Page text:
Doomed trees reborn as art in Warsaw’s Fairytale Square
August 18, 2018 | 89° | Check Traffic

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Doomed trees reborn as art in Warsaw’s Fairytale Square

  • ASSOCIATED PRESS

    Children watch Andrzej Zawadzki working with his chainsaw on a sculpture being carved from the trunk of a tree in Warsaw, Poland.

  • ASSOCIATED PRESS

    Andrzej Zawadzki works with his chainsaw on a wooden sculpture in Warsaw, Poland.

  • ASSOCIATED PRESS

    Local residents decided to make use of the remains of sick trees and offered the chance for chainsaw artist Andrzej Zawadzki to create fairy tale sculptures.

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WARSAW, Poland >> To residents of one Warsaw neighborhood, the rotting trees in Fairytale Square didn’t deserve a sad ending.

So instead of being hauled off to the chipper, several meters’ of the trees’ weak trunks were allowed to remain standing and carved into playful sculptures.

Barbara Laszczkowska, an activist in Warsaw’s Ochota district, came up with the idea for repurposing the trees in Plac Basniowy — Polish for Fairytale Square — when city officials ordered them removed, fearing they could topple during storms.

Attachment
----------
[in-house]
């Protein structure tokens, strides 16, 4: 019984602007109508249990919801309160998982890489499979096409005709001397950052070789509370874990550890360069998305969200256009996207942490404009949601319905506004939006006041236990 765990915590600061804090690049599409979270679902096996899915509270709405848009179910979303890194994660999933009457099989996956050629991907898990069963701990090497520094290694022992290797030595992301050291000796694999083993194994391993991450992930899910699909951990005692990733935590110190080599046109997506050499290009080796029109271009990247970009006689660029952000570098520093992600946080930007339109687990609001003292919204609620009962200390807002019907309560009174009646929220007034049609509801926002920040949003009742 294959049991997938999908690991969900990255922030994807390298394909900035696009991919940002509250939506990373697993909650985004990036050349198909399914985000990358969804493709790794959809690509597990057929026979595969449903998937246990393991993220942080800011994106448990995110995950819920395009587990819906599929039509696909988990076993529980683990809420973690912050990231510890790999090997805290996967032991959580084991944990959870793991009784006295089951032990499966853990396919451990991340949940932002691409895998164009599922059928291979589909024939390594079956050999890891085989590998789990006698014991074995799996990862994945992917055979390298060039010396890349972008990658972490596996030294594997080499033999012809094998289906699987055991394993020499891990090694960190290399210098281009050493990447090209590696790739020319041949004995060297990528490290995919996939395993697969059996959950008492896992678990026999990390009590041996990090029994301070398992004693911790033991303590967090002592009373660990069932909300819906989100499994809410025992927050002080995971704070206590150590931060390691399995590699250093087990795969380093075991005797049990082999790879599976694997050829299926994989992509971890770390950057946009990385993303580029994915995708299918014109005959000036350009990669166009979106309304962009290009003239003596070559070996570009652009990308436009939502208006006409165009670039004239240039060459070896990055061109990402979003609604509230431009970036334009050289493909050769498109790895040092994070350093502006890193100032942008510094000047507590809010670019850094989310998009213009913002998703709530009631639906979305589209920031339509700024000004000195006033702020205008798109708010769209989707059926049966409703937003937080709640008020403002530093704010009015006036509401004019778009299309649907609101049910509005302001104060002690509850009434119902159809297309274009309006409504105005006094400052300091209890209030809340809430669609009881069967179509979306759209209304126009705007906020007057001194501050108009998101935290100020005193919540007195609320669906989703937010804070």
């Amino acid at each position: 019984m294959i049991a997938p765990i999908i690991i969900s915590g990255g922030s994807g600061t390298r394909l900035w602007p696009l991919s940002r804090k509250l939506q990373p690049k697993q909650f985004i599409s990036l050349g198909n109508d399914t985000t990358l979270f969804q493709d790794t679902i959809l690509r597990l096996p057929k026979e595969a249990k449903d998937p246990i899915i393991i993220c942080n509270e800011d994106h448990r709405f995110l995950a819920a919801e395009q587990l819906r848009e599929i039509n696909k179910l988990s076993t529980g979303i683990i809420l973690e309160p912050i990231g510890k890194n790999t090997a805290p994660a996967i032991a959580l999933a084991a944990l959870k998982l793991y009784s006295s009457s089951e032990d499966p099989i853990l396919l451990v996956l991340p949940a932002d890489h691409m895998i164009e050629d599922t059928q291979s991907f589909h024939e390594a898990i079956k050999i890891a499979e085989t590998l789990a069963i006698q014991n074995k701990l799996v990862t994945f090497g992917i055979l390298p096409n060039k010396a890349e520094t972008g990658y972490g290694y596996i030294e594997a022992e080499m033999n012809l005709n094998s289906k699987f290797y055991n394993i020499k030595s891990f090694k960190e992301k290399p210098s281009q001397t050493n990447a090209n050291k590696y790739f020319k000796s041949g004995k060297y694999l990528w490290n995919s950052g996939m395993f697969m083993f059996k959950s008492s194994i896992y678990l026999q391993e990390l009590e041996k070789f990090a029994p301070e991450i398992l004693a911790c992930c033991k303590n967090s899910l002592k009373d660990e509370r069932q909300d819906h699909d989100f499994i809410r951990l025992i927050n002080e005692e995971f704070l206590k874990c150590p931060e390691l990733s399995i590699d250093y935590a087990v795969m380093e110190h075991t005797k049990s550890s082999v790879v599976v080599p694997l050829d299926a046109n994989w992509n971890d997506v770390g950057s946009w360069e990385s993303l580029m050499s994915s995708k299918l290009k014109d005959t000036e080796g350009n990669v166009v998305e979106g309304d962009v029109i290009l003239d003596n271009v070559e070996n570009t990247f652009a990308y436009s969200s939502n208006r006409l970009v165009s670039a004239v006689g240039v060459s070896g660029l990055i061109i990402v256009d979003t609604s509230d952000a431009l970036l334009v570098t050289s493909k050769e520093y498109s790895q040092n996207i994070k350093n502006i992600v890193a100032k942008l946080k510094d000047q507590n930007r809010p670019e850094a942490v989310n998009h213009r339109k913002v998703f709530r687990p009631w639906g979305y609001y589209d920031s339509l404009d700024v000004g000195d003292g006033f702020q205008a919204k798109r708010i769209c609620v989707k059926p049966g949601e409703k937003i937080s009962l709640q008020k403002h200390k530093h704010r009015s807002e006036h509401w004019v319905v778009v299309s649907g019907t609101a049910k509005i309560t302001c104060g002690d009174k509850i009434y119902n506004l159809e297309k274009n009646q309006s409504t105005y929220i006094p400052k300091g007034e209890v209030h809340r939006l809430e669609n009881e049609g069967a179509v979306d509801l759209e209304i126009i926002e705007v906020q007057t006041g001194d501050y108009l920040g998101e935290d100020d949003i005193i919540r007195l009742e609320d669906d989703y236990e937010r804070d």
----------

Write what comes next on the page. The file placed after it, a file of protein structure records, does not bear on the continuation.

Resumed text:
Laszczkowska found a sculptor who used a chain saw to create three fanciful creations: an owl sitting on books; an elf under a mushroom; and a floppy-eared teddy bear known as Mis Uszatek, a beloved Polish cartoon character.

“Because this is Fairytale Square, such a beautiful name, it is a pity to cut these trees to the ground and not to leave anything,” Laszczkowska said as she leaned against the owl.

When city officials ordered the trees taken down, Laszczkowska asked if 10 to 13 feet of each trunk could be left in place.

A local gardening company agreed to sponsor artist Andrzej Zawadzki’s work. It cost 5,000 zlotys, or about $1,500. Families and school groups flocked to the square during the 12 days Zawadzki spent transforming dead wood into playful art.

Zawadzki, who is from the nearby town of Mszczonow, said he was overwhelmed by the positive response, describing “amazing emotions of joy” expressed by residents.

“I really like it,” resident Adam Prokop said as he strolled through the square. “It is a pity to waste such a cut trunk, so now children will have fun — and residents from the area, too.”

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